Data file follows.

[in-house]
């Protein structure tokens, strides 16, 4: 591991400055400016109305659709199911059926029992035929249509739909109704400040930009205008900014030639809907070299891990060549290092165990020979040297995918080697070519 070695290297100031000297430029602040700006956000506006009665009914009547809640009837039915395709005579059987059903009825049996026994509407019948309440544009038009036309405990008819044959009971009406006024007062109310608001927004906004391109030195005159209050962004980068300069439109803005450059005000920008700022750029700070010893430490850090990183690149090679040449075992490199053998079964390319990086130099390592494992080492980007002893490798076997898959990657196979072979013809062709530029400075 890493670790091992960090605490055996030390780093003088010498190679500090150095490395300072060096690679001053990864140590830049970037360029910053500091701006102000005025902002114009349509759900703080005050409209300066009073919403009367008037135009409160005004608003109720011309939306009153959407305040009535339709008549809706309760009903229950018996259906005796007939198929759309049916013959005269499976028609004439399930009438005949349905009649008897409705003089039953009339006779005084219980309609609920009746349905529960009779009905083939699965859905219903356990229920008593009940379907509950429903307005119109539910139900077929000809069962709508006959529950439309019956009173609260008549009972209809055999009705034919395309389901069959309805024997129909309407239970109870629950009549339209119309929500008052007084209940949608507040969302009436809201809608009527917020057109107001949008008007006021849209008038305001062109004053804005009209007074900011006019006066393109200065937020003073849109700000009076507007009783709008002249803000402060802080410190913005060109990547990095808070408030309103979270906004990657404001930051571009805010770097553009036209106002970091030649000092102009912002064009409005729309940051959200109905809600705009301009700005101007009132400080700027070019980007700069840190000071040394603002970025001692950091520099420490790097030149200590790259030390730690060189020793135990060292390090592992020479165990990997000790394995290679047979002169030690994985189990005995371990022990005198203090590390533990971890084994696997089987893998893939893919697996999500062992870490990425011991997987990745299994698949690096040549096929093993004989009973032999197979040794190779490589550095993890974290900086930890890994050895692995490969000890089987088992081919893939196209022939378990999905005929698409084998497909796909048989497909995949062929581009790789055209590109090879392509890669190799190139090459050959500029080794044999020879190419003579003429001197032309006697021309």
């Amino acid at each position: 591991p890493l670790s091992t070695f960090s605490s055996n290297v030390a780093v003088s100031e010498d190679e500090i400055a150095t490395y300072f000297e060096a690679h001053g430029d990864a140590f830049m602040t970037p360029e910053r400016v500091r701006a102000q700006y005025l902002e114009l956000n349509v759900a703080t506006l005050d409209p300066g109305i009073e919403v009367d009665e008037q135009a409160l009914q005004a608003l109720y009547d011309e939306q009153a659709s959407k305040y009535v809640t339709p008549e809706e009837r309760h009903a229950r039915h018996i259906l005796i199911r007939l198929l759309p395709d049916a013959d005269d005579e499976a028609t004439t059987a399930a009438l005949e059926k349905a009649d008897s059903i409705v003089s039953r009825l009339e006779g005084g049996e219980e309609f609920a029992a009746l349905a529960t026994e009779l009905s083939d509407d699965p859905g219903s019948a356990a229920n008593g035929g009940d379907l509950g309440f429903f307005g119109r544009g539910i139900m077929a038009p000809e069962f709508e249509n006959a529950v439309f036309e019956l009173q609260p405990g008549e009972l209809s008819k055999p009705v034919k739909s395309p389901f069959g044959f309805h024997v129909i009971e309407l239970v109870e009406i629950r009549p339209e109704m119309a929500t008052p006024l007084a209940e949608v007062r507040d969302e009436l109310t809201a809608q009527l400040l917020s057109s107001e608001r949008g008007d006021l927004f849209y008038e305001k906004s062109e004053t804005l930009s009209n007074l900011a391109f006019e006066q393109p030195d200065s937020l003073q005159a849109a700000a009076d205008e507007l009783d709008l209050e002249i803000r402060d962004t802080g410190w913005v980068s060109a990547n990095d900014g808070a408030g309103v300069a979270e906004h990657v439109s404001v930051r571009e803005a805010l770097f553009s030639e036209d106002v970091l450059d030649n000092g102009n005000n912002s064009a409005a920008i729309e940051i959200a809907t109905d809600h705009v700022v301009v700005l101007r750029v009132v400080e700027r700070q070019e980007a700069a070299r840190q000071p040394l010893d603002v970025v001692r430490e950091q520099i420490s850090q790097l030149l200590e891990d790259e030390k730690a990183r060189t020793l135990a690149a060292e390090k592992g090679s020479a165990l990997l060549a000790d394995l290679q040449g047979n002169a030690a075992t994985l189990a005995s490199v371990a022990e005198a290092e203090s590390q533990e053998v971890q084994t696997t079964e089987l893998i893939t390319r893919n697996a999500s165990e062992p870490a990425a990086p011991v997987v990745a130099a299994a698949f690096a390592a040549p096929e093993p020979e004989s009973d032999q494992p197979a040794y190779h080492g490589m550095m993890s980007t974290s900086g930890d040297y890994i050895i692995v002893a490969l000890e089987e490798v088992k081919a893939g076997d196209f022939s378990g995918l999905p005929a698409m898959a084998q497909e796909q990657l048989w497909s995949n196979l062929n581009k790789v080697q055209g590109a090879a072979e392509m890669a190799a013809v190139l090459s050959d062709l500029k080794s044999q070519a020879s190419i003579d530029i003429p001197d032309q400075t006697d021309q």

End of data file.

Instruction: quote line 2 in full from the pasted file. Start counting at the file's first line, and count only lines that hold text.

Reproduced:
């Protein structure tokens, strides 16, 4: 591991400055400016109305659709199911059926029992035929249509739909109704400040930009205008900014030639809907070299891990060549290092165990020979040297995918080697070519 070695290297100031000297430029602040700006956000506006009665009914009547809640009837039915395709005579059987059903009825049996026994509407019948309440544009038009036309405990008819044959009971009406006024007062109310608001927004906004391109030195005159209050962004980068300069439109803005450059005000920008700022750029700070010893430490850090990183690149090679040449075992490199053998079964390319990086130099390592494992080492980007002893490798076997898959990657196979072979013809062709530029400075 890493670790091992960090605490055996030390780093003088010498190679500090150095490395300072060096690679001053990864140590830049970037360029910053500091701006102000005025902002114009349509759900703080005050409209300066009073919403009367008037135009409160005004608003109720011309939306009153959407305040009535339709008549809706309760009903229950018996259906005796007939198929759309049916013959005269499976028609004439399930009438005949349905009649008897409705003089039953009339006779005084219980309609609920009746349905529960009779009905083939699965859905219903356990229920008593009940379907509950429903307005119109539910139900077929000809069962709508006959529950439309019956009173609260008549009972209809055999009705034919395309389901069959309805024997129909309407239970109870629950009549339209119309929500008052007084209940949608507040969302009436809201809608009527917020057109107001949008008007006021849209008038305001062109004053804005009209007074900011006019006066393109200065937020003073849109700000009076507007009783709008002249803000402060802080410190913005060109990547990095808070408030309103979270906004990657404001930051571009805010770097553009036209106002970091030649000092102009912002064009409005729309940051959200109905809600705009301009700005101007009132400080700027070019980007700069840190000071040394603002970025001692950091520099420490790097030149200590790259030390730690060189020793135990060292390090592992020479165990990997000790394995290679047979002169030690994985189990005995371990022990005198203090590390533990971890084994696997089987893998893939893919697996999500062992870490990425011991997987990745299994698949690096040549096929093993004989009973032999197979040794190779490589550095993890974290900086930890890994050895692995490969000890089987088992081919893939196209022939378990999905005929698409084998497909796909048989497909995949062929581009790789055209590109090879392509890669190799190139090459050959500029080794044999020879190419003579003429001197032309006697021309």